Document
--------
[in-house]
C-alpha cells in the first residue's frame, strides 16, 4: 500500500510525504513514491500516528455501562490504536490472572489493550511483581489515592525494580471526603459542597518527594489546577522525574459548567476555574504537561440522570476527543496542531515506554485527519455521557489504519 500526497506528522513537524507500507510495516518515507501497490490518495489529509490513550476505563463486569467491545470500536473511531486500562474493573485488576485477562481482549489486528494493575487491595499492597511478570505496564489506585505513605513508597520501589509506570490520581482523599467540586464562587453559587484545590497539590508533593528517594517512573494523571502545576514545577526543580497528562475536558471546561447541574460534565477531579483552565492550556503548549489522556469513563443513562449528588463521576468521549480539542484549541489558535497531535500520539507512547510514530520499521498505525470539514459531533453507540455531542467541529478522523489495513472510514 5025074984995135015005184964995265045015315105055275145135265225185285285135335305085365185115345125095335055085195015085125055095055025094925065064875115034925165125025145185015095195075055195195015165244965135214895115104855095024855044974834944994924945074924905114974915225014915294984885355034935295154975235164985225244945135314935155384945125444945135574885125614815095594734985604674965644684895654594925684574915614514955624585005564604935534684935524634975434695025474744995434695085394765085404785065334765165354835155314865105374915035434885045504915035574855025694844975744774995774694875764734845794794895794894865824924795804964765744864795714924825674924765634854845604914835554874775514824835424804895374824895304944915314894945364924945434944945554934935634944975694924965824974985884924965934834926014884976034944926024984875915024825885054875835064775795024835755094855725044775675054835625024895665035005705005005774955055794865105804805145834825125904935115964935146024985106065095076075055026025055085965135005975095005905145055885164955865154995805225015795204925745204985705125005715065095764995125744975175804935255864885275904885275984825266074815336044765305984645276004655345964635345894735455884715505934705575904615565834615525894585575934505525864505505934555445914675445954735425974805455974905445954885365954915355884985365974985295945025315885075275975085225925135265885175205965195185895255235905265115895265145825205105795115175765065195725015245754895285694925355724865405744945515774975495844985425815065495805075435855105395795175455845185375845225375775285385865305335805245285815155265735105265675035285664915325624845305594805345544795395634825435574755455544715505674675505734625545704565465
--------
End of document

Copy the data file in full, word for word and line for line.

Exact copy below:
[in-house]
C-alpha cells in the first residue's frame, strides 16, 4: 500500500510525504513514491500516528455501562490504536490472572489493550511483581489515592525494580471526603459542597518527594489546577522525574459548567476555574504537561440522570476527543496542531515506554485527519455521557489504519 500526497506528522513537524507500507510495516518515507501497490490518495489529509490513550476505563463486569467491545470500536473511531486500562474493573485488576485477562481482549489486528494493575487491595499492597511478570505496564489506585505513605513508597520501589509506570490520581482523599467540586464562587453559587484545590497539590508533593528517594517512573494523571502545576514545577526543580497528562475536558471546561447541574460534565477531579483552565492550556503548549489522556469513563443513562449528588463521576468521549480539542484549541489558535497531535500520539507512547510514530520499521498505525470539514459531533453507540455531542467541529478522523489495513472510514 5025074984995135015005184964995265045015315105055275145135265225185285285135335305085365185115345125095335055085195015085125055095055025094925065064875115034925165125025145185015095195075055195195015165244965135214895115104855095024855044974834944994924945074924905114974915225014915294984885355034935295154975235164985225244945135314935155384945125444945135574885125614815095594734985604674965644684895654594925684574915614514955624585005564604935534684935524634975434695025474744995434695085394765085404785065334765165354835155314865105374915035434885045504915035574855025694844975744774995774694875764734845794794895794894865824924795804964765744864795714924825674924765634854845604914835554874775514824835424804895374824895304944915314894945364924945434944945554934935634944975694924965824974985884924965934834926014884976034944926024984875915024825885054875835064775795024835755094855725044775675054835625024895665035005705005005774955055794865105804805145834825125904935115964935146024985106065095076075055026025055085965135005975095005905145055885164955865154995805225015795204925745204985705125005715065095764995125744975175804935255864885275904885275984825266074815336044765305984645276004655345964635345894735455884715505934705575904615565834615525894585575934505525864505505934555445914675445954735425974805455974905445954885365954915355884985365974985295945025315885075275975085225925135265885175205965195185895255235905265115895265145825205105795115175765065195725015245754895285694925355724865405744945515774975495844985425815065495805075435855105395795175455845185375845225375775285385865305335805245285815155265735105265675035285664915325624845305594805345544795395634825435574755455544715505674675505734625545704565465